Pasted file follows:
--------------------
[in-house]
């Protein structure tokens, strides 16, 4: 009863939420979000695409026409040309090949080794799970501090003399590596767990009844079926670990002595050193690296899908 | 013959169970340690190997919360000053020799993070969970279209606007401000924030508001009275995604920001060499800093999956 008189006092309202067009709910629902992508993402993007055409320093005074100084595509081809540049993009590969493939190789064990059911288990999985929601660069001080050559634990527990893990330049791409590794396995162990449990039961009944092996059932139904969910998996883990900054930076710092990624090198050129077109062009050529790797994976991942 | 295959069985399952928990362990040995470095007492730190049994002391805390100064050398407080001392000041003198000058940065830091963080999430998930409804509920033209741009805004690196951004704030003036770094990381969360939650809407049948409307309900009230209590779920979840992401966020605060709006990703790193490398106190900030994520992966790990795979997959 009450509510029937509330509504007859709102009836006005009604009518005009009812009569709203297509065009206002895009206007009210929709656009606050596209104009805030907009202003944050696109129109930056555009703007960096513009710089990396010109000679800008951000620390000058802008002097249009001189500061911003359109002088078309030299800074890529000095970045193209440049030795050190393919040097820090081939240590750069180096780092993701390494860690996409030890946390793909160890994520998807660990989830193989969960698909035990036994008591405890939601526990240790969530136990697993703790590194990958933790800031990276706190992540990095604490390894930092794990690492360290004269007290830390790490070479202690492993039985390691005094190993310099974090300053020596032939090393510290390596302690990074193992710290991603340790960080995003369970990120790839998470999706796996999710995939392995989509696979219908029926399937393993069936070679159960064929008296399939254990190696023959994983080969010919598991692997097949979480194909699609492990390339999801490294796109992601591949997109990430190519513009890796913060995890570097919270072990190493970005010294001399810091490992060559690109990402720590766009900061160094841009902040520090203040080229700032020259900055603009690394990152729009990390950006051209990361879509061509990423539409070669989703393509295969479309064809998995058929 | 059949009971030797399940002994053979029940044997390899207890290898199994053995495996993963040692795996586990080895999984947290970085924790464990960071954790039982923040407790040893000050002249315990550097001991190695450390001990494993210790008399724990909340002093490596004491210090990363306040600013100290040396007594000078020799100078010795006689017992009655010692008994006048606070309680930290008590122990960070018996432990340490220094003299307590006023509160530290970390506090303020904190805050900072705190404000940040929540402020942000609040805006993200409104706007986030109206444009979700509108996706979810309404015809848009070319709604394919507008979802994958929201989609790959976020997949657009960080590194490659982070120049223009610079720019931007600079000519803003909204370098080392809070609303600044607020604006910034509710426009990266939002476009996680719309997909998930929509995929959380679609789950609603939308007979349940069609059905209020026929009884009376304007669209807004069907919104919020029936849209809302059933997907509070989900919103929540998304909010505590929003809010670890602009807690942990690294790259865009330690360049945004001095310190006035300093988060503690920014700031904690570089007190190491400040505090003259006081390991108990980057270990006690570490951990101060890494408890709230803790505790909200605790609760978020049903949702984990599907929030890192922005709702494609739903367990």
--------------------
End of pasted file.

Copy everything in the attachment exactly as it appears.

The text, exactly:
[in-house]
């Protein structure tokens, strides 16, 4: 009863939420979000695409026409040309090949080794799970501090003399590596767990009844079926670990002595050193690296899908 | 013959169970340690190997919360000053020799993070969970279209606007401000924030508001009275995604920001060499800093999956 008189006092309202067009709910629902992508993402993007055409320093005074100084595509081809540049993009590969493939190789064990059911288990999985929601660069001080050559634990527990893990330049791409590794396995162990449990039961009944092996059932139904969910998996883990900054930076710092990624090198050129077109062009050529790797994976991942 | 295959069985399952928990362990040995470095007492730190049994002391805390100064050398407080001392000041003198000058940065830091963080999430998930409804509920033209741009805004690196951004704030003036770094990381969360939650809407049948409307309900009230209590779920979840992401966020605060709006990703790193490398106190900030994520992966790990795979997959 009450509510029937509330509504007859709102009836006005009604009518005009009812009569709203297509065009206002895009206007009210929709656009606050596209104009805030907009202003944050696109129109930056555009703007960096513009710089990396010109000679800008951000620390000058802008002097249009001189500061911003359109002088078309030299800074890529000095970045193209440049030795050190393919040097820090081939240590750069180096780092993701390494860690996409030890946390793909160890994520998807660990989830193989969960698909035990036994008591405890939601526990240790969530136990697993703790590194990958933790800031990276706190992540990095604490390894930092794990690492360290004269007290830390790490070479202690492993039985390691005094190993310099974090300053020596032939090393510290390596302690990074193992710290991603340790960080995003369970990120790839998470999706796996999710995939392995989509696979219908029926399937393993069936070679159960064929008296399939254990190696023959994983080969010919598991692997097949979480194909699609492990390339999801490294796109992601591949997109990430190519513009890796913060995890570097919270072990190493970005010294001399810091490992060559690109990402720590766009900061160094841009902040520090203040080229700032020259900055603009690394990152729009990390950006051209990361879509061509990423539409070669989703393509295969479309064809998995058929 | 059949009971030797399940002994053979029940044997390899207890290898199994053995495996993963040692795996586990080895999984947290970085924790464990960071954790039982923040407790040893000050002249315990550097001991190695450390001990494993210790008399724990909340002093490596004491210090990363306040600013100290040396007594000078020799100078010795006689017992009655010692008994006048606070309680930290008590122990960070018996432990340490220094003299307590006023509160530290970390506090303020904190805050900072705190404000940040929540402020942000609040805006993200409104706007986030109206444009979700509108996706979810309404015809848009070319709604394919507008979802994958929201989609790959976020997949657009960080590194490659982070120049223009610079720019931007600079000519803003909204370098080392809070609303600044607020604006910034509710426009990266939002476009996680719309997909998930929509995929959380679609789950609603939308007979349940069609059905209020026929009884009376304007669209807004069907919104919020029936849209809302059933997907509070989900919103929540998304909010505590929003809010670890602009807690942990690294790259865009330690360049945004001095310190006035300093988060503690920014700031904690570089007190190491400040505090003259006081390991108990980057270990006690570490951990101060890494408890709230803790505790909200605790609760978020049903949702984990599907929030890192922005709702494609739903367990």